Monday, January 20, 2014

my thoughts are not your thoughts

I read an evaluation of an "active child" age 4 who is considered to be not functioning well in the classroom.  To be fair, they were careful to say that it's not a problem with the child, it's just that they are not equipped to manage him.  And it's true, in a classroom of 20 children in a small space, an extremely active child is going to be difficult to manage, even if he has a shadow.

Some of the issues that were brought down:

  • doesn't play with toys in the appropriate manner.
  • brought a chair over to reach something
  • is not able to attend lessons about letters etc.

  • There is no "playing with toys in the appropriate manner." The appropriate way of playing with something is however the child's interest or imagination drives him or her to play with it.  If you are trying to say that the child is using the toy in a way that breaks the toy or that injures or disturbs others, then say so.  It is ridiculous that adults think that children should play with toys in specific ways.  This kills creativity.  It is specifically those children who find ways to use toys that are not the way they are "supposed" to be used who are the people who can think out of the box and find solutions to things and ways to use resources that other people don't see.  This should be encouraged and certainly not inhibited.
  • I understand that dragging furniture about in a classroom with 20 children is disruptive and I am not criticizing the teacher.  I am critical of the underlying assumptions that allow the classroom to be set up so that this is a problem.  If a four-year-old child wants to reach something and has the independence, the strength, and the ability to move a chair to reach it, then this is an obvious and excellent method of problem solving.  This is to be commended, not criticized.  I personally would guide the child to put the chair back when he is finished, and consider this child resourceful and capable.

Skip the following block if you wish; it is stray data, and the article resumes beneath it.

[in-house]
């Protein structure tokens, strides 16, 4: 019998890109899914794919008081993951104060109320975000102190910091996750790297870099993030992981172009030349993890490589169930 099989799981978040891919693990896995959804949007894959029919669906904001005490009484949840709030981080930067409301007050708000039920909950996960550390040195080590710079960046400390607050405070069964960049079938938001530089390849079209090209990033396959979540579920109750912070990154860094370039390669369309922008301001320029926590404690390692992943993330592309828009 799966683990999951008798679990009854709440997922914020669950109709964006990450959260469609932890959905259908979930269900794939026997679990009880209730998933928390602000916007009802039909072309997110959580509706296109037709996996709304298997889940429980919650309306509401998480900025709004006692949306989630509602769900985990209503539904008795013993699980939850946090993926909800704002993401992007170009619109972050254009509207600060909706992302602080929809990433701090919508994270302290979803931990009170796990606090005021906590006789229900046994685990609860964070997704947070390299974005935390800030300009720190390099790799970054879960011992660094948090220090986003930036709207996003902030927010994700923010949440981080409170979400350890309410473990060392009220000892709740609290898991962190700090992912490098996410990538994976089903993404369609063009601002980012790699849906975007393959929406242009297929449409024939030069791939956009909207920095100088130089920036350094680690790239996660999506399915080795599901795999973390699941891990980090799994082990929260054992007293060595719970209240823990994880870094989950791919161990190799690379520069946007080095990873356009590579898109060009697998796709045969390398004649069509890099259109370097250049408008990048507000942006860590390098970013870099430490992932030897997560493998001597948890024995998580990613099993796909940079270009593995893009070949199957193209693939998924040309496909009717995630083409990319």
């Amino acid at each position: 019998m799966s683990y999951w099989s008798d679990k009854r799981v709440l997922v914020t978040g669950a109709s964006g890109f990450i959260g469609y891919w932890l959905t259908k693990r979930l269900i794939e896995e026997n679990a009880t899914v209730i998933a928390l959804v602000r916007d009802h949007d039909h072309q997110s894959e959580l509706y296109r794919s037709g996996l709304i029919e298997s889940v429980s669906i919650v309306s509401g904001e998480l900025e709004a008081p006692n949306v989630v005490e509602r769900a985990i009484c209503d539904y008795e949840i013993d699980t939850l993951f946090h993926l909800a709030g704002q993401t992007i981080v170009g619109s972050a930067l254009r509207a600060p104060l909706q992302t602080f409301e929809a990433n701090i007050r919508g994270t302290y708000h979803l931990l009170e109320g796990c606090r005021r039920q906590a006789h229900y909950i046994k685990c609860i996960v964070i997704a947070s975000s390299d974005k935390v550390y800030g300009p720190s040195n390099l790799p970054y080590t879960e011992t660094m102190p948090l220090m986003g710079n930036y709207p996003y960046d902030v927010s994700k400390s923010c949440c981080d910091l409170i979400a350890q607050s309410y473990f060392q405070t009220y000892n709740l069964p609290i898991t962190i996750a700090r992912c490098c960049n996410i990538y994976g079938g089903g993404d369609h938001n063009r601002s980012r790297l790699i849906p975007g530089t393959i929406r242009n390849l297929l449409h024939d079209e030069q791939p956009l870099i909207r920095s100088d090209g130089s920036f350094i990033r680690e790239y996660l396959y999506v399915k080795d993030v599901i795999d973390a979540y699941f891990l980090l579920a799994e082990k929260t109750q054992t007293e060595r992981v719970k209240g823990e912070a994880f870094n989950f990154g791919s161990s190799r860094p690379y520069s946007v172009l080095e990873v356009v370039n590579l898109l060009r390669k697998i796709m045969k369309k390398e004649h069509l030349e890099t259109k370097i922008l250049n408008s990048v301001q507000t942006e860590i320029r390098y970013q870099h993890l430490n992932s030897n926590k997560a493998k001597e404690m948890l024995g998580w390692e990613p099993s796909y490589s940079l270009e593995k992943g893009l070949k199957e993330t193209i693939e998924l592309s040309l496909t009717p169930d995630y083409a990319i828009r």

• There are some children who are capable of sitting in circle time and of learning letters and other "academics" via passive listening at age 4.  AGE FOUR.  {The Mishna says 5 and the Gemara says (or 6 or 7).}  Leonard Sax says that boys most commonly diagnosed with ADHD in kindergarten are those who are the younger half.  Some children are highly tactile and energetic and the LEARNING that they are engaged in at age 4 is exploration and mastery of their environment.  They like to touch things, explore things, climb things, build and break things, look at things, try things and see what happens.  This is very important learning.  A child who learns this way should not be stopped.  He should not be forced to sit and listen to circle time.  You are interfering with the efficient way that he is being impelled to learn.  You are making him miss out on extremely valuable learning opportunities.  You are boring him.  Instead of letting him learn what he wants and allowing his creativity and urge for discovery to guide his learning, you are stifling him.  An active child like that will learn in his own way if you let him.  He will learn how things work.  He will increase independence.  He will do amazing things.  Forcing him to focus on letters is absurd for a child of his age with his temperament. It's painful and it's actually impeding the learning he is psychologically and intellectually designed to do.

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